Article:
Housing Stability Task Force plans to review one year of data
Steamboat Springs — Routt County’s Housing Stability Task Force aims to review a year’s worth of data about people who have faced homelessness locally during its next meeting in October.
The task force, formerly called the Homelessness Task Force, met Thursday to discuss tracking homeless data, as well as next steps for creating some type of housing stability network to help people who find themselves temporarily homeless.
“My hope would be, in October, that we confirm what the issue is, and we work on these solutions,” said Kate Nowak, executive director of Routt County United Way and task force leader.
The group Thursday discussed a proposal presented to the task force in July from the Colorado Rural Collaborative on Homeless Youth.
A representative from the collaborative said then that between $2,000 and $7,000 could be set aside for Routt County if it were interested in joining the collaborative and using the money to help homeless youth.
Members of the task force are still seeking more information from other counties about the experience of being a part of the collaborative, and the group will pass on this year’s deadline to receive funding.
Nowak said she’d like to see the task force dissolved in the future, but first wants to set up some type of housing stability network to help house people, particularly youth, who find themselves temporarily homeless.
Nowak said two local families are currently going through the process to become foster families, adding that foster families without a current child in the home could be a viable place to house homeless youth.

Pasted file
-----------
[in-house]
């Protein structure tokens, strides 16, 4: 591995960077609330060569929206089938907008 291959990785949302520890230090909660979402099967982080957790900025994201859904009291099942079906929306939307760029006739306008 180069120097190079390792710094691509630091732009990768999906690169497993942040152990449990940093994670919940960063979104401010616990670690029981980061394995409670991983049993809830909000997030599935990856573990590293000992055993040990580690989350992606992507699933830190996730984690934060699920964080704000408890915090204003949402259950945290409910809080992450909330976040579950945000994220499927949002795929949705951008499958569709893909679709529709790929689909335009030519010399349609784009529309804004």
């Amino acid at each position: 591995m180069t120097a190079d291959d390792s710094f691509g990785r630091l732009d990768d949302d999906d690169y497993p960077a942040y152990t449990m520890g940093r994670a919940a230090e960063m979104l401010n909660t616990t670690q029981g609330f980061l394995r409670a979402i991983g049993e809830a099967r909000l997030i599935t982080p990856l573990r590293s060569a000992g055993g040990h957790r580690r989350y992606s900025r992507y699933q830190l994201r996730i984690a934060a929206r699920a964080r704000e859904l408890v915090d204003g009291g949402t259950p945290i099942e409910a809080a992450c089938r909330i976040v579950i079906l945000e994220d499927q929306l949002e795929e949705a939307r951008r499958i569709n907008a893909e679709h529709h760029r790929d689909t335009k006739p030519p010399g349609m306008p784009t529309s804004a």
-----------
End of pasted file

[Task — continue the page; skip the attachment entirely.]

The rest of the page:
“That’s in the works, but it’s not a solution today,” Nowak said.
The group also discussed the possibility of partnering with Steamboat Springs’ First Baptist Church to create a temporary housing solution on church property for local adults facing temporary homelessness.
Group member Michelle Petix, executive director of Partners in Routt County, suggested that, once the group has a clear understanding of its goals, it should reach out to the community through a public forum to better educate community members about the issues of homelessness and identify more stakeholders from whom to gather feedback.
The group, which includes leaders from local social service organizations and nonprofits, plans to finish gathering data from last October through now, with plans to review the data at October’s meeting.
“Then, we’ll have a full year of data on whether this is a consistent problem,” Nowak said.
The Housing Stability Task Force’s next meeting is set for 4 p.m. Oct. 13 at the Steamboat Springs School District board room, 325 Seventh St.
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In an effort to make Steamboat Springs Transit buses safer and more accessible, solar-powered lighting in bus shelters and a GPS-triggered automatic voice system that will announce stops in English and Spanish are being implemented.